Below you will see some of the artwork I have made since the first of the year. I also have several pages of abandoned pen and ink drawings that I’m not going to post.
So far this year, I have drawn every single day, but not for enough time each day, I admit. I have also been picking up extra shifts at work, so I’ve been feeling a bit over scheduled lately. I’ve been saving money by making almost no unnecessary purchases and I’ve been feeling very responsible.
Things I’ve been working on:
I’m wondering how long I can go at this pace. My pen and ink class is two months away, on April 22, and I still have a lot to do for that. I can’t wait to get started on a few more projects afterwards. Once summer comes, I won’t be at work so much, so I’ll have more time to myself and some bigger paintings.
Lately, I’ve been interested in painting watercolor without a pen and ink drawing underneath as a way to improve my painting ability. I love pen and ink, but I sometimes find that I use it as a crutch for out-of-practice watercolor skills. It can be fairly easy to make a detailed ink drawing, slap on a few watercolor washes and come out with a really nice looking piece of art. Using just watercolor is trickier because flaws become more apparent, especially when using different techniques such as wet on wet painting.
I’ve found this video from Steve Mitchell’s The Mind of Watercolor so helpful in preventing overworked areas and understanding why they occur. I never took a formal watercolor course, so everything I learned comes from trial and error, instructional books/videos, and even a few kind souls who gently pointed things out to me about my technique. I still find myself returning to some of these same errors, especially “painting in the danger zone,” as Steve refers to it in the video. I highly recommend Steve’s videos. He has a ton of experience and I always end up laughing at his dry sense of humor.
This morning, I mailed my submission to Stratford-upon-Avon, UK for the seventh Twitter Art Exhibit. The organization that is benefiting from the show is Molly Olly’s Wishes, which supports terminally ill children and their families. Over the years, I have really enjoyed participating in the project, as it has given me a feeling of being a part of something greater than myself. I hope to continue the tradition in the future.
About the painting:
I based this watercolor sketch from a snapshot I took this past July from a hilltop at Tower Hill Botanic Garden. It shows the Wachusett Reservoir and Wachusett Mountain/Mount Wachusett in the background. In 1842, Henry David Thoreau traveled from Concord to Mount Wachusett on foot over four days and wrote about it in his essay, A Walk to Wachusett. It’s a really interesting read, especially his comments on the Worcester accent, which apparently was a thing even back then.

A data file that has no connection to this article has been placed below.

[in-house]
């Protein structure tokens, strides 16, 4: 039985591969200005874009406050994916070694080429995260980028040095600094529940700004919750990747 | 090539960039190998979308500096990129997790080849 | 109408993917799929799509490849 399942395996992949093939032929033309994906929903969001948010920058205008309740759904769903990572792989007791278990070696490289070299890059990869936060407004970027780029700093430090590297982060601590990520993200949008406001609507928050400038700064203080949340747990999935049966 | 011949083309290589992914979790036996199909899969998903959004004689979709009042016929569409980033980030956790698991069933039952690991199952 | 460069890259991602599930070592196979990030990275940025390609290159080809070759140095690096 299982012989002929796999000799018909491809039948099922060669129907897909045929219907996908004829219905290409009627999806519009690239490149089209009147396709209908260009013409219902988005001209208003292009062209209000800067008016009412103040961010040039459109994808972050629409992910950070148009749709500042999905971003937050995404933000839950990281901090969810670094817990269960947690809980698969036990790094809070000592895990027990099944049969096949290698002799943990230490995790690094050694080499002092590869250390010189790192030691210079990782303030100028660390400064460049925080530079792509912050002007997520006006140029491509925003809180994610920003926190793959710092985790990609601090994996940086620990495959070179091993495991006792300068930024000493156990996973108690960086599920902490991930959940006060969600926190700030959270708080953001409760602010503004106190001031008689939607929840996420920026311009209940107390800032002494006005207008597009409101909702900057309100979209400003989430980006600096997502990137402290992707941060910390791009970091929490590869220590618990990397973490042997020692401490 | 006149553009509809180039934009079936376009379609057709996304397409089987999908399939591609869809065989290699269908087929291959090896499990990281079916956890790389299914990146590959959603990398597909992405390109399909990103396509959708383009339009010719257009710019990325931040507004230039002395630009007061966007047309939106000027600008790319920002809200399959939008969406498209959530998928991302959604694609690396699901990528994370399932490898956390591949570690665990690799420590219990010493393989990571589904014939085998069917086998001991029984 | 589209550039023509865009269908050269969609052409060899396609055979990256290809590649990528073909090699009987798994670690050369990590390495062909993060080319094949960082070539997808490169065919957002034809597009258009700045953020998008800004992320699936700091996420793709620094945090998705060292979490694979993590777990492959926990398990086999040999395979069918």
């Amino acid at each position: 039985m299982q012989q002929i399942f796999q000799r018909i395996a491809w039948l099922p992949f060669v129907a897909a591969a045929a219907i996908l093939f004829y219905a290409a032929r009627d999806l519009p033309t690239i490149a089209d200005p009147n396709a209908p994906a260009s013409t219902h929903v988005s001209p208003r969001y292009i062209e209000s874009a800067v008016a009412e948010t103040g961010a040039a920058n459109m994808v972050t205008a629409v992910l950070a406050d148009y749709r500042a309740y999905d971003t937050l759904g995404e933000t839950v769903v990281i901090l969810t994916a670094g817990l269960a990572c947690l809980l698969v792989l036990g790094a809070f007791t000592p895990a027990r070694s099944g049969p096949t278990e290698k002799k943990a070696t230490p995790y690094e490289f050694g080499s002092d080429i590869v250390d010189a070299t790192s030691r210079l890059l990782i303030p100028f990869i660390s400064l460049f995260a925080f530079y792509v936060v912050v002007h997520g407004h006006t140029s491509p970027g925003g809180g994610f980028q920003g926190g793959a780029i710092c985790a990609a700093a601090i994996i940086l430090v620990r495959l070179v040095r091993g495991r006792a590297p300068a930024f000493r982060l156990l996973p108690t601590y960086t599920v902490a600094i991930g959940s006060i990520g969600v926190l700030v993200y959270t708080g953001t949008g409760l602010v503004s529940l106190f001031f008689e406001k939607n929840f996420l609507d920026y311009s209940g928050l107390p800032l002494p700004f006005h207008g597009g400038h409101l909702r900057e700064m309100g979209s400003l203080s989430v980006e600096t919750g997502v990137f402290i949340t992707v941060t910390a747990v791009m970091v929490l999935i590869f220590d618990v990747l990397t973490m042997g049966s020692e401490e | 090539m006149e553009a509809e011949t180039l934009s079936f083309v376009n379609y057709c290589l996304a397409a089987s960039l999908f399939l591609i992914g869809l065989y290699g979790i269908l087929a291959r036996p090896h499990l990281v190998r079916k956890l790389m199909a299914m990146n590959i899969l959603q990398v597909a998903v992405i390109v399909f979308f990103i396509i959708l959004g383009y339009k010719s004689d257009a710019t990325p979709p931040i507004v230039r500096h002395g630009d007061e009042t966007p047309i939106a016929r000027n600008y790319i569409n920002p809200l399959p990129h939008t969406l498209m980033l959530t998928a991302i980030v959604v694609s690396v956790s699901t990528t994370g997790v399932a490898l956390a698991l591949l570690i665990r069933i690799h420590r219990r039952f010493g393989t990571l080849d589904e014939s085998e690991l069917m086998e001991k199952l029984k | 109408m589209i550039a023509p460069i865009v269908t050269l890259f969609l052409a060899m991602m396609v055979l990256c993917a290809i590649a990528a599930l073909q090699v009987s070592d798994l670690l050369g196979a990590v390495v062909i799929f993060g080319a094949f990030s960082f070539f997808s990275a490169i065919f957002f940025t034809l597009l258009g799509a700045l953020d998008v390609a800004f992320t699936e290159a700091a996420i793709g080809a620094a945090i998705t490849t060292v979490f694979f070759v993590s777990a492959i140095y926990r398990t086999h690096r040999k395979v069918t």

This is in the mail on the way to New York City for the Twitter Art Exhibit to be held in March. Proceeds benefit Foster Pride’s HandMade program, which teaches girls in foster care how to crochet and then market their product line.
I based this painting from a snapshot I took after one of our recent minor snowstorms. The sunset was brilliant, with pinks and purples and the lake was mostly unfrozen. This piece is more whimsical than my normal work, and I had fun with it. I used graphite pencil, Neocolor I oil pastels and watercolor.
After I posted my last wip which I was working on for the #twitterartexhibit, I sat down to paint the watercolor wash and had a horrible disappointment. Some kind of gel came out of the tape I used (frog tape) which gummed up my washes and ended up ruining the entire thing. I had to get rid of it entirely, which has happened to me before, but I was under a deadline and I felt under terrible pressure to redo it. Needless to say, I am going back to my trusty blue tape from now on!
I decided to do something completely different altogether in colored pencil. I had stopped working in colored pencil for some time because I was getting a tendinitis in my elbow area, but I worked on this slowly and with a gentle grip and didn’t run into that problem this time. I went back to a common theme: sunset (or in this case, dusk) on a lake.
Colored pencil never seems to scan or photograph well for me and I tried my best to adjust the colors in the image to match the original. The sky has a little more pink in it, but otherwise it is fairly close. I tried to keep a sketchy feel and I am happy with my efforts.
And now my little drawing is in the mail and on its way to Moss.
Preparations for the Twitter Art Exhibit are underway again, this time back in its original home of Moss, Norway. I working on my own contribution, a peony done in stipple, with watercolor to be added tomorrow. The call for artists is available here. Check it out – there is still time to participate!
The charity that will benefit from this year’s show is Home Start (Moss, Norway location). I did some reading about the organization and it has a really great mission. As a single mother, I am so thankful for the support I get from my family and I don’t know what I would do without it. An organization like this is great for families who may not be so lucky as I am.
I will post the finished piece later this week when I finish it up. It should be in the mail to Norway by the weekend…